Intermittent fasting is an eating pattern where you cycle between periods of eating and fasting. Many studies have proven that periods of fasting can result in weight loss, improved metabolic health, and might even help you live longer. Some research also suggests that it can help protect against heart disease, type 2 diabetes, cancer, and Alzheimer’s disease.

Humans are well adapted to fasting periods and the practice is often used in religious practices so it’s been around for centuries. Fasting allows your body additional time to recover and rest from processing foods and liquids, especially when your fasting period is attached to your sleep schedule, which is the most convenient and preferred method. On a more practical level, intermittent fasting can save you prep and clean up time in the kitchen and keep dollars in your bank account.

The most common intermittent fasting method is the 16:8, which means you fast for 16 hours and then eat within the remaining 8-hour window for the day. For example, a 16:8 fast could start at 8 PM and end at 12 PM the next day and your window for eating would be from 12 PM to 8 PM.  Essentially, you are adding 8 hours onto the 8 hours you would normally be asleep. The word ‘breakfast’ literally comes from ‘breaking the fast’ after sleeping.

There are no restrictions on what foods you can eat during your eating cycle except to stick to your ketogenic way of eating. Ideally, you would choose unprocessed foods that provide maximum nutrition in order to ease your body back into digesting and processing. This is no time for processed fast foods. During your fasting period, you can have clear liquid beverages like coffee, tea, water, or even broth but be sure to keep it under 50 calories if you are hoping to use intermittent fasting as a kick-start into a state of ketosis.

Additionally, intermittent fasting doesn’t have to be done every single day, but if you are just starting out, I recommend choosing a day that you will be very busy so you can’t obsess about not eating. Rarely do people actually FEEL hungry and intermittent fasting is a great tool for learning to really listen to your body. Many people with issues surrounding food have found that practicing intermittent fasting on a regular basis not only improves their physical health but teaches them to be aware when they are truly hungry and empowers them to manage their impulses.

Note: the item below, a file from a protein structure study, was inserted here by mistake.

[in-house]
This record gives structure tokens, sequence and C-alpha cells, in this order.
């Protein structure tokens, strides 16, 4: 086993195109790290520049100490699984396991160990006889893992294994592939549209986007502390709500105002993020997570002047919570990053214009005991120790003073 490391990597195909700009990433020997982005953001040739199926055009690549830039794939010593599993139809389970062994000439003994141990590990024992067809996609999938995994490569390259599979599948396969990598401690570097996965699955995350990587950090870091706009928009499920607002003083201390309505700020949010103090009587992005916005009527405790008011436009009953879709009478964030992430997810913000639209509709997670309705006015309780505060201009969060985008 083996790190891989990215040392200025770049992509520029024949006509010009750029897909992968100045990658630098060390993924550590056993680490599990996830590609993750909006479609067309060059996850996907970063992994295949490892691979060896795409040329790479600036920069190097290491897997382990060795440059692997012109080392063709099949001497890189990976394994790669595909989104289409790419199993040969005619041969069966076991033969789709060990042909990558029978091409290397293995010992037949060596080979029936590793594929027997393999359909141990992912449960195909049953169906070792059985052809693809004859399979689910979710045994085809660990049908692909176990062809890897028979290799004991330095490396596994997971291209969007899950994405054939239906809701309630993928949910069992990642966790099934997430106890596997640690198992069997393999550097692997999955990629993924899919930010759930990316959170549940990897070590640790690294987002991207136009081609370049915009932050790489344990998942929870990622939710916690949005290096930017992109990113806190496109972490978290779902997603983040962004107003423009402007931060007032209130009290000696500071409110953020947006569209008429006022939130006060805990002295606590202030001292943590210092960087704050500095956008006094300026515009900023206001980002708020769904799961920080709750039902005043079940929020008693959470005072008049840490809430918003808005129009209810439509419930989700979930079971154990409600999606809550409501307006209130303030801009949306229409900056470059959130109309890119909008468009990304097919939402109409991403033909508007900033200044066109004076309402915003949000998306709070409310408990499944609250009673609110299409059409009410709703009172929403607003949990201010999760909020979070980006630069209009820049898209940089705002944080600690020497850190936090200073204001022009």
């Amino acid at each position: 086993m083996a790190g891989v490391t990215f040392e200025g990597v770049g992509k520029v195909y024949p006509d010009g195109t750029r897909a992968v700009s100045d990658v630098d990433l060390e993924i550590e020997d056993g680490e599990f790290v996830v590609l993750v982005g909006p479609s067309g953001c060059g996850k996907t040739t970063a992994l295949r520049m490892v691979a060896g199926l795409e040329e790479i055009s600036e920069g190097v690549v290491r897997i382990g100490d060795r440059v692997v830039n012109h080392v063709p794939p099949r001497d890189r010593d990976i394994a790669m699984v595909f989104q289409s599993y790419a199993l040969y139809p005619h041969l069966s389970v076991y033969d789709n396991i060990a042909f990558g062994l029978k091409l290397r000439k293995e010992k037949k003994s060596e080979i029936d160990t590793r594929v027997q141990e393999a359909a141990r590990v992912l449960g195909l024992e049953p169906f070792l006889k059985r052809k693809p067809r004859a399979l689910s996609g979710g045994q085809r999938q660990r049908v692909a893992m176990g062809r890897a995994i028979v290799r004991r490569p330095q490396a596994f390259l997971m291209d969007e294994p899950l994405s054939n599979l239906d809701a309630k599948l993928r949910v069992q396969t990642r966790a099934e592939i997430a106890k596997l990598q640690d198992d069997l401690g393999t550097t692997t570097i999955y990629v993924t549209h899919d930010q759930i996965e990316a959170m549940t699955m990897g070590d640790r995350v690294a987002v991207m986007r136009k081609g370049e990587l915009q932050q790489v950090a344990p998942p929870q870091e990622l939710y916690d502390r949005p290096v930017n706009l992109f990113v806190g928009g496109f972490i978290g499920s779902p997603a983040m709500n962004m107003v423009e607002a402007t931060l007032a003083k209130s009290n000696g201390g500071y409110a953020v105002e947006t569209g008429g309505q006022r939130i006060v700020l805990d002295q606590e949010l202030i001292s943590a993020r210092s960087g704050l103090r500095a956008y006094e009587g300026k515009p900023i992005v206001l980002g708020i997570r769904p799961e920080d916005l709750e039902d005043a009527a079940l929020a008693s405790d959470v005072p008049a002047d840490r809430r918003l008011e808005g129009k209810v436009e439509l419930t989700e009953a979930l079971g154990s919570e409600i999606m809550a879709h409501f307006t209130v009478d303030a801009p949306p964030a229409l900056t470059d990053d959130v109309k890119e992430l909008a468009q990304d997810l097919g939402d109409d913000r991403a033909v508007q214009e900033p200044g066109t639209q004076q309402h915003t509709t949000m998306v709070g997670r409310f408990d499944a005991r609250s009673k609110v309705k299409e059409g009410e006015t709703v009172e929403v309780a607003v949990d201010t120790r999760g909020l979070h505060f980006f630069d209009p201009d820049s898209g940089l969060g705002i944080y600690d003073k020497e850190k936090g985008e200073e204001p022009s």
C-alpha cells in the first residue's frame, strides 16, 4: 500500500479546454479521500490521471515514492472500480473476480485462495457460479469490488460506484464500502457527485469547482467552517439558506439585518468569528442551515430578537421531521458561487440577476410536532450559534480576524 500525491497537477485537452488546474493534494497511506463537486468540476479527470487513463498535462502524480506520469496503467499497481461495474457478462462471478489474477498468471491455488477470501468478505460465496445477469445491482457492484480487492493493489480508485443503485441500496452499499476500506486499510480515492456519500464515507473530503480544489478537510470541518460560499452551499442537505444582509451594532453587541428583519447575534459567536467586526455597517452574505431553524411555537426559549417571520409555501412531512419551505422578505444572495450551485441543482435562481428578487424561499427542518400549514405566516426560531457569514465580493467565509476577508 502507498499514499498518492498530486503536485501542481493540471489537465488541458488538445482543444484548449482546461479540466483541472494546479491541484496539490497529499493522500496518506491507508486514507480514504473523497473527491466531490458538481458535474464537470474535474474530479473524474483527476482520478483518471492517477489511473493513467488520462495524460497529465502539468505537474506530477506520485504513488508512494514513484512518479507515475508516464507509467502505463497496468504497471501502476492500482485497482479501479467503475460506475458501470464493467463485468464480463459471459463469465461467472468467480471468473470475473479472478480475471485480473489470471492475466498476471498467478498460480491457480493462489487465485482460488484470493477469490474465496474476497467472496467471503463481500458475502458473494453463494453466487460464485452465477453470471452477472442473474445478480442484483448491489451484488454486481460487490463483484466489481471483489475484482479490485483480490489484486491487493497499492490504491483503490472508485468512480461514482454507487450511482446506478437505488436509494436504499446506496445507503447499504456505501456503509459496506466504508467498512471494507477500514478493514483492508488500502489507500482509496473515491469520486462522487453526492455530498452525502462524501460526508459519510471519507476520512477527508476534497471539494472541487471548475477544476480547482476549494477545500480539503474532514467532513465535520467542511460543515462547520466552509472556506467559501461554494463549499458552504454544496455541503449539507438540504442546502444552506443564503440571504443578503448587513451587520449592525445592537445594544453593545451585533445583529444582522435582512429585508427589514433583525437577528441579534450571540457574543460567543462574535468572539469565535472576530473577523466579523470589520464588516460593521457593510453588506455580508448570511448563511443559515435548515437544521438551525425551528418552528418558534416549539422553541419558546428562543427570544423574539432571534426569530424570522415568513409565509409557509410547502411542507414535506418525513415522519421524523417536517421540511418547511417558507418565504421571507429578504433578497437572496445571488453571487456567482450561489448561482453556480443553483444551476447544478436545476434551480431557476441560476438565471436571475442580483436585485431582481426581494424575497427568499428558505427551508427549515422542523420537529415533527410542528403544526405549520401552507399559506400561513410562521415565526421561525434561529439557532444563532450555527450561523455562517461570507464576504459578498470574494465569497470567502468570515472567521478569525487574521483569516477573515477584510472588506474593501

If you take medication or supplements, continue to do so while practicing intermittent fasting as long as the supplements are non-caloric. If you already exercise, continue to do so, but be aware of dehydration. Do not begin an intense exercise program until you have a solid intermittent fasting routine, but feel free to engage in light exercise like walking, swimming, qi gong, tai chi or gentle yoga. This is a time for you to give your body a break for all the hard work it does, so try some new activities like meditation, or journaling or something artistic and engage your mind, body, and spirit.

Intermittent Fasting is a pretty effective ‘life hack’ that improves your health, saves you time and money and can be enormously helpful if you want to learn to control your impulse/emotional eating.

The KETOSMASH recommendation is to attach 8 hours to your sleep schedule for ease and convenience. Be sure to stay hydrated and make sure your meals during your eating cycle are fresh, whole, and natural foods that you truly enjoy preparing and eating!  KETOSMASH your way to success!

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